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Beto O’Rourke visits campus, ‘proud of Denton’ for marijuana ordinance

Beto O’Rourke visits campus, ‘proud of Denton’ for marijuana ordinance

Beto O’Rourke visits campus, ‘proud of Denton’ for marijuana ordinance
October 04
11:00 2022

On his eighth stop in his two-week college tour, democratic gubernatorial candidate Robert “Beto” O’Rourke visited the university for a sold-out rally. 

The Gateway Center Ballroom flooded with students Monday morning — some of whom had been waiting over an hour to secure front row seats. This was O’Rourke’s second visit to Denton in less than a month, and he was met with cheers as he trotted through the rows of seats sporting a University of North Texas cap. 

“We are all lucky to be here — bright and early on a Monday morning, 36 days from when this contest is going to be decided,” O’Rourke said. “It is arguably the most important election in the United States of America today and maybe in Texas history — given the stakes that are on the line right now.” 

Marijuana legalization was one talking point for O’Rourke. In a media gaggle after the rally, O’Rourke expressed his support for legalizing marijuana and expunging the records of those arrested for marijuana possession.

“What I have found from listening to our fellow Texans is that Republicans, independents, Democrats — including those here in Denton — want us to do the right thing to make marijuana legal, to stop spending half a billion dollars a year incarcerating people for possession of a substance that is legal in most of the rest of the United States,” O’Rourke said. “I’m really proud of Denton for taking the lead on this issue.”

The Denton City Council voted unanimously in July for a marijuana enforcement ordinance to be included on the ballot in the Nov. 8 election.

The ordinance aims to eliminate low-level marijuana enforcement by Denton Police. It will be voted on by Denton residents and will become an amendment to the city’s Code of Ordinances if passed.

O’Rourke suggested bringing in revenue from taxing the controlled, regulated sale of marijuana and doing right by those who are mistreated by the criminal justice system.

His main talking points included some of the most prominent and controversial issues in the state today, including gun control, immigration and reproductive rights following the near-total abortion ban in Texas. 

“We lead the nation in school shootings right now, and gun violence is the leading cause of death in children and teenagers in the state of Texas,” O’Rourke said. “This doesn’t have to be our future, our fortune or our fate. We can defend the Second Amendment and do a better job about protecting the lives of those in our community.”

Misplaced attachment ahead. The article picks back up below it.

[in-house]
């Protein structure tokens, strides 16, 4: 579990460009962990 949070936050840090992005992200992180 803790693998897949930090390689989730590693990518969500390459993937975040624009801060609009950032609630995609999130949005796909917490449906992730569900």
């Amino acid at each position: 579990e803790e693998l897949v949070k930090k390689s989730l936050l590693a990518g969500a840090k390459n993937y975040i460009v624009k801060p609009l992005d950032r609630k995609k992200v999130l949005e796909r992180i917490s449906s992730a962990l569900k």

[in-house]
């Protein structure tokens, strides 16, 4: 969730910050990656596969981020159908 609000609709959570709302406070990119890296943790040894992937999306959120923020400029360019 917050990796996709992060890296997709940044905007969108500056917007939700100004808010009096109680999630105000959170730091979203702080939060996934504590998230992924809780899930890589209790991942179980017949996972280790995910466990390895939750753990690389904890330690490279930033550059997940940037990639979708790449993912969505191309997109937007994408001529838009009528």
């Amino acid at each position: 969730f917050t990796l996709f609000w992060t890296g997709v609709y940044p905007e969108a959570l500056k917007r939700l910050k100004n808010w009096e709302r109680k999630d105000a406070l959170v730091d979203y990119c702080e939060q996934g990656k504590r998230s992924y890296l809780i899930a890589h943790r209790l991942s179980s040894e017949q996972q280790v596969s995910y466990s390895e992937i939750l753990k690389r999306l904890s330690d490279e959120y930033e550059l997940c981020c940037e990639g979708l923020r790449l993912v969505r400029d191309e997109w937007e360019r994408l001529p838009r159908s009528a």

To achieve this, O’Rourke suggests raising the age of purchase for AR-15s to at least 21, implementing red flag laws and repealing permitless carry.

In regards to the abortion ban, O’Rourke said women should be able to make their own healthcare decisions and plans to use every tool available to repeal the abortion ban. 

“Not only is this a total ban that begins at conception — there is no exception for rape and there’s no exception for incest,” he said. “If Texas women won the way 50 years ago, then Texas women are going to win it back in 2022.”

History freshman Vanessa Lingenfelter said she came to the event to hear what O’Rourke had to say about his policies and what he plans to do for Texas. 

“I would say he pretty much has my vote,” Lingenfelter said. “Reproductive rights [are] a huge thing for me, and his positions on funding for education throughout Texas schools is really important to me as well.”

O’Rourke emphasized many of his policies, like working toward a “world-class system of public education” can be agreed on by “Republicans, Democrats and independents alike.”

“Find me a Republican who’s going to argue the other side of these issues,” O’Rourke said. “We are about everyone. We write nobody off, and we take no one for granted. We’re talking about things like investing in public schools […], making sure that we expand Medicaid so everyone can see a doctor and being able to see a mental health care provider in a state whose largest provider of mental health care services today is the county jail system.”

O’Rourke has documented his campaign extensively on social media and caught the attention of national media several times, such as when he cursed at a heckler during a rally in August.

Psychology freshman Renata Nava said she resonates with O’Rourke’s policies, but came out to the event today to try to solidify her vote. 

“I want to see what’s not on social media, like everything that doesn’t get posted, and feel out the vibe of just who he is and what he believes in,” Nava said. 

O’Rourke said he needs the most support getting democracy back. In the state of Texas it is harder to register and vote than it is in any other state, he said. O’Rourke cited that 750 polling places have shut down in the state in the last 10 years. 

“This is our moment of truth, and I’m convinced that these young people are gonna be the margin of victory,” O’Rourke said. “Young voter turnout shot up 504 percent from the prior midterm election. Showing up and following the lead of young people really works.”

For information on voter registration and the November election, visit votetexas.gov.

Featured Image: Texas gubernatorial candidate Robert “Beto” O’Rourke speaks at the University of North Texas during his Beto for Texas College Tour on Oct. 3, 2022. Photo by Madeleine Moore

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Jillian Nachtigal

Jillian Nachtigal

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